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The Medical Letter publications are protected by US and international copyright laws. Forwarding, copying or any other distribution of this material is strictly prohibited. For further information call: 800-211-2769

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Vol. 5 (Issue 55)

March 2007

Tr e a t m e n t

Guidelines

from The Medical Letter®

Published by The Medical Letter, Inc. 1000 Main Street New Rochelle, N.Y. 10801 www.medicalletter.org

Tables First-Line Drugs Continuation Therapy Second-Line Drugs Combination Drugs

Page 16 Page 17 Page 18 Page 18

Drugs for Tuberculosis

Even though the incidence continues to decline, tuber- culosis (TB) is still a problem in the United States. Treatment of TB can be divided into treatment of latent infection and treatment of active disease. A table listing the first-line drugs used for treatment of TB with their doses and adverse effects can be found on page 16. Other guidelines with more detailed management rec- ommendations are available. 1 2,3

DIRECTLY OBSERVED THERAPY

LATENT TB INFECTION

The risk of patients with latent TB infection develop- ing active TB disease is extremely high in those who are co-infected with HIV or are receiving immuno- suppressive therapy. It is also high in children, in close contacts of patients with recent pulmonary TB, in pre- viously untreated patients with radiographic evidence of prior TB, during the first 2 years after development of a positive tuberculin test, and in immigrants from countries with a high incidence of TB. 6,7

Poor adherence to TB therapy is the most common cause of treatment failure and is associated with emer- gence of drug resistance. Medical Letter consultants recommend that almost all patients, including those with disease due to susceptible strains, take drugs for active TB disease under direct observation. Compared to self-administered regimens, directly observed ther- apy (DOT) has been shown to decrease drug resist- ance, relapse and mortality rates, and to improve cure rates.4,5 Due to the complexity and duration of TB treatment regimens, DOT is particularly important for treatment of patients with drug-resistant infections and for those on intermittent regimens because these are more susceptible to failure. Patients with latent infec- tion who are at high risk for developing active TB or are taking an intermittent regimen should also be con- sidered for DOT. DOT services are available through most local and state health departments.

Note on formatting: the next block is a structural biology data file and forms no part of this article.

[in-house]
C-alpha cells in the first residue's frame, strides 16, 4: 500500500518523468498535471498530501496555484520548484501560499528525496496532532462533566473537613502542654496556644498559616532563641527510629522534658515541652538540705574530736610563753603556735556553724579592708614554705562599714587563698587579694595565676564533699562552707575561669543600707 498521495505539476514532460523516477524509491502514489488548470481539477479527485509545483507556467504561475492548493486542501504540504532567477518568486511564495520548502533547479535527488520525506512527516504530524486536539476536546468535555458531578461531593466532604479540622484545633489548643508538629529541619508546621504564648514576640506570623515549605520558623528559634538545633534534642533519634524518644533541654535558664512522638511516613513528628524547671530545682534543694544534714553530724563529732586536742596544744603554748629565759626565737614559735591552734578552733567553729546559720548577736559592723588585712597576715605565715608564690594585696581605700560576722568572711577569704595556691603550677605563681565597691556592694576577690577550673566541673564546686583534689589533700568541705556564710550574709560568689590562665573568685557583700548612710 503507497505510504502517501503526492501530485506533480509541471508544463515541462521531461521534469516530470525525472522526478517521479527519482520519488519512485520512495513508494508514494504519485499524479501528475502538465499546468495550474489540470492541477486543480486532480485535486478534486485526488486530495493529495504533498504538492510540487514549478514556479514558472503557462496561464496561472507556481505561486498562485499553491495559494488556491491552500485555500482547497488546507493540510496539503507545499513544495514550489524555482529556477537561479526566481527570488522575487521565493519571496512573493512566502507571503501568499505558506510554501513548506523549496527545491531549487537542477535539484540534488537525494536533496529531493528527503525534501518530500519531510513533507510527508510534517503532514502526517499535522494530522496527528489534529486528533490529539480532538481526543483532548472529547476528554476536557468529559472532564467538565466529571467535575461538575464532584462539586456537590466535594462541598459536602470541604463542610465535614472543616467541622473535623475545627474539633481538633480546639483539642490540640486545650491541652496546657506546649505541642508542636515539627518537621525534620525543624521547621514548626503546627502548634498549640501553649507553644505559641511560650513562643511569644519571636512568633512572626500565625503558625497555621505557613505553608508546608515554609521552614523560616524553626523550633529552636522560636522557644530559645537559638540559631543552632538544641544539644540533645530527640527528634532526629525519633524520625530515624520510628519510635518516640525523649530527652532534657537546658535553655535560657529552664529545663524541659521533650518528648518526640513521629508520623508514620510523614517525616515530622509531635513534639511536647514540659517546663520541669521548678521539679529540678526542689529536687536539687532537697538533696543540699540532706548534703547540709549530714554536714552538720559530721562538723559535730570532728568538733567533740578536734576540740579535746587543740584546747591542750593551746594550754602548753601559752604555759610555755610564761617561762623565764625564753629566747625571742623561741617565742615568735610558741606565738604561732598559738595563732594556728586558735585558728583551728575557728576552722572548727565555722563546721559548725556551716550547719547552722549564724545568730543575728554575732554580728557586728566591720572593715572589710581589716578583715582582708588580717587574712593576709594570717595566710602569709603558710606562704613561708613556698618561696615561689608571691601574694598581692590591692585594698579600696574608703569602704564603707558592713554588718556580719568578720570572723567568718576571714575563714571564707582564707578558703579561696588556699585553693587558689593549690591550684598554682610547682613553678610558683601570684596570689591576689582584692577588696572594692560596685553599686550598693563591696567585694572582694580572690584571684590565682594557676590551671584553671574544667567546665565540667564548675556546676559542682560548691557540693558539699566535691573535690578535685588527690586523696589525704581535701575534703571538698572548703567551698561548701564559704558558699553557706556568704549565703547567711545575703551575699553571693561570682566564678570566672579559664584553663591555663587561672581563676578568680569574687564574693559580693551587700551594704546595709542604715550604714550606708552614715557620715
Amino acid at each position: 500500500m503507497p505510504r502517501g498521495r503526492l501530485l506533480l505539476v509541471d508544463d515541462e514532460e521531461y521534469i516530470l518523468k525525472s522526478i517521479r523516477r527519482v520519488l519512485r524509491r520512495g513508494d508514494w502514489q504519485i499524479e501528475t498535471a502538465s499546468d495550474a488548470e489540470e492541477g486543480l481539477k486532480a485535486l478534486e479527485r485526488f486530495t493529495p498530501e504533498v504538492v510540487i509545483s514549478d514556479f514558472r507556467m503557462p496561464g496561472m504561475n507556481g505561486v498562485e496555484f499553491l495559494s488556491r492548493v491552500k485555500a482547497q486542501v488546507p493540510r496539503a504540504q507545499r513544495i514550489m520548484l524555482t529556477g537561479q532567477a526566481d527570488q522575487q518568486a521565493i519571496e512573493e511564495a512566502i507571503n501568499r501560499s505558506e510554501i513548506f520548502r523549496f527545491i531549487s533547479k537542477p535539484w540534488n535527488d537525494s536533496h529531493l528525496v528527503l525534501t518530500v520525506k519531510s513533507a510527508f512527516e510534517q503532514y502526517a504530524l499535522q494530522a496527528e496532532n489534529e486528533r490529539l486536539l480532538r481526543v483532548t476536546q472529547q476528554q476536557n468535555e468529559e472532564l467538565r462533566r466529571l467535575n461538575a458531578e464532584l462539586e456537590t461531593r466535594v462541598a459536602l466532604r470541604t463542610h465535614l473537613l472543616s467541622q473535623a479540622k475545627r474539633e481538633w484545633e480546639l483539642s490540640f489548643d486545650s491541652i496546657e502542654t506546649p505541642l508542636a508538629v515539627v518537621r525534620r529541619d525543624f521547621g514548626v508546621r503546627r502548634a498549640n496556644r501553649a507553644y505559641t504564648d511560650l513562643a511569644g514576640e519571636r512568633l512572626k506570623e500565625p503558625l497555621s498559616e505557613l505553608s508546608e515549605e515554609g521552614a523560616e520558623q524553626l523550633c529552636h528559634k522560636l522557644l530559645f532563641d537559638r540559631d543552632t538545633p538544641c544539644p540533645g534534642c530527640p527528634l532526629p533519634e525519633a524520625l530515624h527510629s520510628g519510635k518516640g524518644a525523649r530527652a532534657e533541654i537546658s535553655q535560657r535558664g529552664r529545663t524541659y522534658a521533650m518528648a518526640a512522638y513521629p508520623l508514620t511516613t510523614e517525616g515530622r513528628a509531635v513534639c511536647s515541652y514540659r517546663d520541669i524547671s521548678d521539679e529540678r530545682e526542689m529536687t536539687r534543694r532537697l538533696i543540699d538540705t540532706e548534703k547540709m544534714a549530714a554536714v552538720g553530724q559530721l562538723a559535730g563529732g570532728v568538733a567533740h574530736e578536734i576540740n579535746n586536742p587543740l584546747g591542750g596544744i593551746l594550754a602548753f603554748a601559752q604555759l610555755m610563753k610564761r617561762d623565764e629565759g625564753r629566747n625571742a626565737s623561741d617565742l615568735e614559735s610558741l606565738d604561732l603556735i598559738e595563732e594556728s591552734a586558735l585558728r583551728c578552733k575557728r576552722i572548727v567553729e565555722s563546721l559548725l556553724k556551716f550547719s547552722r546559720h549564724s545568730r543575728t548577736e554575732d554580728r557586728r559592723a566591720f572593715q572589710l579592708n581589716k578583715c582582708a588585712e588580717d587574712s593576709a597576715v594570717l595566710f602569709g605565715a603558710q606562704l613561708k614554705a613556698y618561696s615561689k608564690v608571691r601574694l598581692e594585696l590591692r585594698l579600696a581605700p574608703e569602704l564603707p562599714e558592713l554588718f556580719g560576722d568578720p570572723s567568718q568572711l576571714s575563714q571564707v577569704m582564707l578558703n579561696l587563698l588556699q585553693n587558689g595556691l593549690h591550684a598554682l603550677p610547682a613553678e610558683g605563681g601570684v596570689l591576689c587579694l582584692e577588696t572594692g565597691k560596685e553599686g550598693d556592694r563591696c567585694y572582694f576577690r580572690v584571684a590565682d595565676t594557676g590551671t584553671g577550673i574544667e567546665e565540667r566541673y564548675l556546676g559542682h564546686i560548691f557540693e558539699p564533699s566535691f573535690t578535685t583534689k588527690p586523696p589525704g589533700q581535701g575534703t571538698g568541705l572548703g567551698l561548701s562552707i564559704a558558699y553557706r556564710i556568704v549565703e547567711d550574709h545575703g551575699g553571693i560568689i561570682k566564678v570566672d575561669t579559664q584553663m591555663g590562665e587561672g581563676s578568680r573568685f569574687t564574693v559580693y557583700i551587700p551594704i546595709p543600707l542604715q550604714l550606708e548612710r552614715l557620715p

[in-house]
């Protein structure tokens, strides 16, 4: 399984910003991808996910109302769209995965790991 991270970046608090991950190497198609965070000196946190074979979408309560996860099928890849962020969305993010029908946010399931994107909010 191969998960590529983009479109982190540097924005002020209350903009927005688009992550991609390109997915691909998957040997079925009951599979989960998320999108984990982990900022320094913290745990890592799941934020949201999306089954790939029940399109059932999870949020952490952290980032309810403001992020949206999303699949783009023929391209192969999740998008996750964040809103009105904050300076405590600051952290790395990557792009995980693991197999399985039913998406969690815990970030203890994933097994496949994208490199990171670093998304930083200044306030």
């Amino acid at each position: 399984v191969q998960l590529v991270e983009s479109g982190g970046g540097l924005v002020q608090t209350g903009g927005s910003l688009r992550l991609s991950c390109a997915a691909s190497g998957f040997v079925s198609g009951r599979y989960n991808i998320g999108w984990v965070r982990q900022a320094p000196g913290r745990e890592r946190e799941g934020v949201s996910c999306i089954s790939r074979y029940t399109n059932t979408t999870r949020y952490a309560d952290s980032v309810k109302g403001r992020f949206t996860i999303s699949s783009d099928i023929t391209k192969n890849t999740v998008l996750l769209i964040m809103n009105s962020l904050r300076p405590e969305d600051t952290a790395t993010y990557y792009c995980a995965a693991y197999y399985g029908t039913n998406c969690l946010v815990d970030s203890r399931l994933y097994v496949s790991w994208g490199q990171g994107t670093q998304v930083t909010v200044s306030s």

The risk of serious disease, including miliary TB and tuberculous meningitis, is highest in infants, the eld- erly, and in patients with HIV infection or other caus- es of severe immunosuppression. Recent reports also indicate high risk for development of active TB dis- ease in persons with latent TB infection who are treat- ed with the TNF-alpha inhibitors infliximab (Remicade), etanercept (Enbrel), and adalimumab (Humira) for rheumatoid arthritis or some other con- dition. These reports include cases of extrapulmonary and disseminated disease, and deaths. Before begin- ning therapy with these drugs, testing for latent TB infection is recommended. 8,9

Diagnosis – The tuberculin skin test (purified protein derivative, PPD) has been in clinical use for over a century. Recently, interferon-gamma release assays

EDITOR: Mark Abramowicz, M.D. DEPUTY EDITOR: Gianna Zuccotti, M.D., M.P.H., Weill Medical College of Cornell University EDITOR, DRUG INFORMATION: Jean-Marie Pflomm, Pharm.D., CONTRIBUTING EDITOR, DRUG INFORMATION: Nina H. Cheigh, Pharm.D. ADVISORY BOARD: Jules Hirsch, M.D., Rockefeller University; James D. Kenney, M.D., Yale University School of Medicine; Richard B. Kim, M.D., University of Western Ontario; Gerald L. Mandell, M.D., University of Virginia School of Medicine; Hans Meinertz, M.D., University Hospital, Copenhagen; Dan M. Roden, M.D., Vanderbilt University School of Medicine; F. Estelle R. Simons, M.D., University of Manitoba; Neal H. Steigbigel, M.D., New York University School of Medicine EDITORIAL FELLOWS: Vanessa K. Dalton, M.D., M.P.H., University of Michigan Medical School; Eric J. Epstein, M.D., Albert Einstein College of Medicine DRUG INTERACTIONS FELLOW: Emily Ung, BScPhm, Children’s Hospital of Western Ontario SENIOR ASSOCIATE EDITORS: Donna Goodstein, Amy Faucard ASSISTANT EDITORS: Cynthia Macapagal Covey, Tracy Shields MANAGING EDITOR: Susie Wong PRODUCTION COORDINATOR: Cheryl Brown VP FINANCE & OPERATIONS: Yosef Wissner-Levy

Copyright 2007. The Medical Letter, Inc. (ISSN 1541-2792)

Federal copyright law prohibits unauthorized reproduction by any means and imposes severe fines.

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